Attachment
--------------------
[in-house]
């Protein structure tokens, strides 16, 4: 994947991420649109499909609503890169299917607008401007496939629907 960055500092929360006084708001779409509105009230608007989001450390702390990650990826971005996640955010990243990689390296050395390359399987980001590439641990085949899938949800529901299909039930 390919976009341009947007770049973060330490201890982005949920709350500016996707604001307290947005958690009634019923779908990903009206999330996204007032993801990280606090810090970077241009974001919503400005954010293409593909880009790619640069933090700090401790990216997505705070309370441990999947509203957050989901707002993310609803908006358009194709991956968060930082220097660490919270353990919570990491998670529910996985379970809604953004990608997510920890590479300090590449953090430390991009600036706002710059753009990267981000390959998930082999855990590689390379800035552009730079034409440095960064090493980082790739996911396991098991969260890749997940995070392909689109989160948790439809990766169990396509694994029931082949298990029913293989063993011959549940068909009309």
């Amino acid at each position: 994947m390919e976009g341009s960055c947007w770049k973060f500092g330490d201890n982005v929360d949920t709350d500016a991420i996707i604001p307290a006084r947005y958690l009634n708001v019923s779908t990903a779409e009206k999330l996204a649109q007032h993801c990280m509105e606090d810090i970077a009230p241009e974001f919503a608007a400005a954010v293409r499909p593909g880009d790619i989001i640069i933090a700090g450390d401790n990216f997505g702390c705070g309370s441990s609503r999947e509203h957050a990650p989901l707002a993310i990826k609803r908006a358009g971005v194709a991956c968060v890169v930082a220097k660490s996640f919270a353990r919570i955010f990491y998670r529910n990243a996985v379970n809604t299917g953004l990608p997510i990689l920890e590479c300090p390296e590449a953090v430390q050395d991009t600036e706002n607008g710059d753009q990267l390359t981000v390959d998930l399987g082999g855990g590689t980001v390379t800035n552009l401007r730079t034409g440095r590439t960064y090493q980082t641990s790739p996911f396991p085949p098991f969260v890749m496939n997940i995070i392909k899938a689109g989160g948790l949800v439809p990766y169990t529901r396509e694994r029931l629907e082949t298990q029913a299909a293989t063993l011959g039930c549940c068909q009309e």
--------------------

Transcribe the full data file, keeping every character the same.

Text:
[in-house]
């Protein structure tokens, strides 16, 4: 994947991420649109499909609503890169299917607008401007496939629907 960055500092929360006084708001779409509105009230608007989001450390702390990650990826971005996640955010990243990689390296050395390359399987980001590439641990085949899938949800529901299909039930 390919976009341009947007770049973060330490201890982005949920709350500016996707604001307290947005958690009634019923779908990903009206999330996204007032993801990280606090810090970077241009974001919503400005954010293409593909880009790619640069933090700090401790990216997505705070309370441990999947509203957050989901707002993310609803908006358009194709991956968060930082220097660490919270353990919570990491998670529910996985379970809604953004990608997510920890590479300090590449953090430390991009600036706002710059753009990267981000390959998930082999855990590689390379800035552009730079034409440095960064090493980082790739996911396991098991969260890749997940995070392909689109989160948790439809990766169990396509694994029931082949298990029913293989063993011959549940068909009309």
């Amino acid at each position: 994947m390919e976009g341009s960055c947007w770049k973060f500092g330490d201890n982005v929360d949920t709350d500016a991420i996707i604001p307290a006084r947005y958690l009634n708001v019923s779908t990903a779409e009206k999330l996204a649109q007032h993801c990280m509105e606090d810090i970077a009230p241009e974001f919503a608007a400005a954010v293409r499909p593909g880009d790619i989001i640069i933090a700090g450390d401790n990216f997505g702390c705070g309370s441990s609503r999947e509203h957050a990650p989901l707002a993310i990826k609803r908006a358009g971005v194709a991956c968060v890169v930082a220097k660490s996640f919270a353990r919570i955010f990491y998670r529910n990243a996985v379970n809604t299917g953004l990608p997510i990689l920890e590479c300090p390296e590449a953090v430390q050395d991009t600036e706002n607008g710059d753009q990267l390359t981000v390959d998930l399987g082999g855990g590689t980001v390379t800035n552009l401007r730079t034409g440095r590439t960064y090493q980082t641990s790739p996911f396991p085949p098991f969260v890749m496939n997940i995070i392909k899938a689109g989160g948790l949800v439809p990766y169990t529901r396509e694994r029931l629907e082949t298990q029913a299909a293989t063993l011959g039930c549940c068909q009309e």